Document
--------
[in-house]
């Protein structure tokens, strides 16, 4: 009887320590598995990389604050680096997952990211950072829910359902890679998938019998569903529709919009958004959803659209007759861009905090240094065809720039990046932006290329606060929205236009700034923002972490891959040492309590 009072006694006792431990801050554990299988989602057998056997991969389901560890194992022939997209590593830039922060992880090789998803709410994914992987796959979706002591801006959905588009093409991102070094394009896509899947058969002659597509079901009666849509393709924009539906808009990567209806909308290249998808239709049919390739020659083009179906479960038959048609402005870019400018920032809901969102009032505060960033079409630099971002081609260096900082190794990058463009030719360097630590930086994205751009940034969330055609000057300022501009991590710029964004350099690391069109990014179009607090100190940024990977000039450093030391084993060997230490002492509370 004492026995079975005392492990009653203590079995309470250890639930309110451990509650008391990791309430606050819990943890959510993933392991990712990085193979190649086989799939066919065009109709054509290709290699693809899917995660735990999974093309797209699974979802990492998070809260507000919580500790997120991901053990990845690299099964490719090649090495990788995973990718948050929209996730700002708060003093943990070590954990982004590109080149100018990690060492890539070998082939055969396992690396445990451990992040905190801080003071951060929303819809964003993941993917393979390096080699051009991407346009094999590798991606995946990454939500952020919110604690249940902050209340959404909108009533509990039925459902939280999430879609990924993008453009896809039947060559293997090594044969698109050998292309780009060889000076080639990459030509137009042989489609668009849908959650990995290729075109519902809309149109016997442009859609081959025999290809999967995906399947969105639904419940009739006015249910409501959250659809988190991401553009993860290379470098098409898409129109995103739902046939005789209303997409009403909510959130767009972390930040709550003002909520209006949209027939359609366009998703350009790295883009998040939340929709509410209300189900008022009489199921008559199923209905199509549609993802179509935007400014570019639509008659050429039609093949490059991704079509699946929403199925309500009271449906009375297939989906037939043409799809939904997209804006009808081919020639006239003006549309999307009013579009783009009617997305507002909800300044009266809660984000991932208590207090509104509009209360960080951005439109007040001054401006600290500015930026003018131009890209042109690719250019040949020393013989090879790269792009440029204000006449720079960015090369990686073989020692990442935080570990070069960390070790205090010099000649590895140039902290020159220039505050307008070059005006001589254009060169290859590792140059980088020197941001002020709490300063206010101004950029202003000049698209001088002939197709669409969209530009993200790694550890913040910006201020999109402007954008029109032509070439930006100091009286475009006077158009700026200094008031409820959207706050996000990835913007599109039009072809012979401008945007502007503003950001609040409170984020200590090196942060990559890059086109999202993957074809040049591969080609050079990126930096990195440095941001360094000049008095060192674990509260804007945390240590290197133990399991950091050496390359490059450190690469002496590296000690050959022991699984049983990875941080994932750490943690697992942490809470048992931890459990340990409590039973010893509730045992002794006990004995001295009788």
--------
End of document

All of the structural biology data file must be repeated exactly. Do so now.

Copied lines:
[in-house]
């Protein structure tokens, strides 16, 4: 009887320590598995990389604050680096997952990211950072829910359902890679998938019998569903529709919009958004959803659209007759861009905090240094065809720039990046932006290329606060929205236009700034923002972490891959040492309590 009072006694006792431990801050554990299988989602057998056997991969389901560890194992022939997209590593830039922060992880090789998803709410994914992987796959979706002591801006959905588009093409991102070094394009896509899947058969002659597509079901009666849509393709924009539906808009990567209806909308290249998808239709049919390739020659083009179906479960038959048609402005870019400018920032809901969102009032505060960033079409630099971002081609260096900082190794990058463009030719360097630590930086994205751009940034969330055609000057300022501009991590710029964004350099690391069109990014179009607090100190940024990977000039450093030391084993060997230490002492509370 004492026995079975005392492990009653203590079995309470250890639930309110451990509650008391990791309430606050819990943890959510993933392991990712990085193979190649086989799939066919065009109709054509290709290699693809899917995660735990999974093309797209699974979802990492998070809260507000919580500790997120991901053990990845690299099964490719090649090495990788995973990718948050929209996730700002708060003093943990070590954990982004590109080149100018990690060492890539070998082939055969396992690396445990451990992040905190801080003071951060929303819809964003993941993917393979390096080699051009991407346009094999590798991606995946990454939500952020919110604690249940902050209340959404909108009533509990039925459902939280999430879609990924993008453009896809039947060559293997090594044969698109050998292309780009060889000076080639990459030509137009042989489609668009849908959650990995290729075109519902809309149109016997442009859609081959025999290809999967995906399947969105639904419940009739006015249910409501959250659809988190991401553009993860290379470098098409898409129109995103739902046939005789209303997409009403909510959130767009972390930040709550003002909520209006949209027939359609366009998703350009790295883009998040939340929709509410209300189900008022009489199921008559199923209905199509549609993802179509935007400014570019639509008659050429039609093949490059991704079509699946929403199925309500009271449906009375297939989906037939043409799809939904997209804006009808081919020639006239003006549309999307009013579009783009009617997305507002909800300044009266809660984000991932208590207090509104509009209360960080951005439109007040001054401006600290500015930026003018131009890209042109690719250019040949020393013989090879790269792009440029204000006449720079960015090369990686073989020692990442935080570990070069960390070790205090010099000649590895140039902290020159220039505050307008070059005006001589254009060169290859590792140059980088020197941001002020709490300063206010101004950029202003000049698209001088002939197709669409969209530009993200790694550890913040910006201020999109402007954008029109032509070439930006100091009286475009006077158009700026200094008031409820959207706050996000990835913007599109039009072809012979401008945007502007503003950001609040409170984020200590090196942060990559890059086109999202993957074809040049591969080609050079990126930096990195440095941001360094000049008095060192674990509260804007945390240590290197133990399991950091050496390359490059450190690469002496590296000690050959022991699984049983990875941080994932750490943690697992942490809470048992931890459990340990409590039973010893509730045992002794006990004995001295009788």